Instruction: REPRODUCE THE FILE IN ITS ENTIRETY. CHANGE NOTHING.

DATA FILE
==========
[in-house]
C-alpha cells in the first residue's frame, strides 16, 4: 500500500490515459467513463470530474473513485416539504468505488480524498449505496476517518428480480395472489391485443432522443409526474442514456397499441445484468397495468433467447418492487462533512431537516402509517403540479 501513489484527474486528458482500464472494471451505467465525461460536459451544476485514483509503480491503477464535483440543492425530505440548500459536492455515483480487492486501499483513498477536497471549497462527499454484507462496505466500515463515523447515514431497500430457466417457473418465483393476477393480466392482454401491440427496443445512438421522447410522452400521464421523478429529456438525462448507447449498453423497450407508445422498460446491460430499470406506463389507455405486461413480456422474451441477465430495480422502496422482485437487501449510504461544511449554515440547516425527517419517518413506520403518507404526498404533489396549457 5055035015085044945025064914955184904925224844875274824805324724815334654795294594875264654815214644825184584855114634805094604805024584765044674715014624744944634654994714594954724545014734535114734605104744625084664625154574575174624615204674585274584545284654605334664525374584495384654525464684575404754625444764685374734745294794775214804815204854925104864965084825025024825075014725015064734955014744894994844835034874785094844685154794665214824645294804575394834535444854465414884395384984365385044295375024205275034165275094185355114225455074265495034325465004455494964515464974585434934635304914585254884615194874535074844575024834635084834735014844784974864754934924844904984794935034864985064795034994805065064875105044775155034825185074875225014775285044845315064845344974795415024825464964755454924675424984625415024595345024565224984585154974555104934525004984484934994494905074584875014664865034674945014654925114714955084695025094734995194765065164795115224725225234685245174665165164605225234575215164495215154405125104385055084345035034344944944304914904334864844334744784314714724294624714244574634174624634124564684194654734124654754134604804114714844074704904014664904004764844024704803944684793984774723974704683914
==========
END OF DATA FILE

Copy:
[in-house]
C-alpha cells in the first residue's frame, strides 16, 4: 500500500490515459467513463470530474473513485416539504468505488480524498449505496476517518428480480395472489391485443432522443409526474442514456397499441445484468397495468433467447418492487462533512431537516402509517403540479 501513489484527474486528458482500464472494471451505467465525461460536459451544476485514483509503480491503477464535483440543492425530505440548500459536492455515483480487492486501499483513498477536497471549497462527499454484507462496505466500515463515523447515514431497500430457466417457473418465483393476477393480466392482454401491440427496443445512438421522447410522452400521464421523478429529456438525462448507447449498453423497450407508445422498460446491460430499470406506463389507455405486461413480456422474451441477465430495480422502496422482485437487501449510504461544511449554515440547516425527517419517518413506520403518507404526498404533489396549457 5055035015085044945025064914955184904925224844875274824805324724815334654795294594875264654815214644825184584855114634805094604805024584765044674715014624744944634654994714594954724545014734535114734605104744625084664625154574575174624615204674585274584545284654605334664525374584495384654525464684575404754625444764685374734745294794775214804815204854925104864965084825025024825075014725015064734955014744894994844835034874785094844685154794665214824645294804575394834535444854465414884395384984365385044295375024205275034165275094185355114225455074265495034325465004455494964515464974585434934635304914585254884615194874535074844575024834635084834735014844784974864754934924844904984794935034864985064795034994805065064875105044775155034825185074875225014775285044845315064845344974795415024825464964755454924675424984625415024595345024565224984585154974555104934525004984484934994494905074584875014664865034674945014654925114714955084695025094734995194765065164795115224725225234685245174665165164605225234575215164495215154405125104385055084345035034344944944304914904334864844334744784314714724294624714244574634174624634124564684194654734124654754134604804114714844074704904014664904004764844024704803944684793984774723974704683914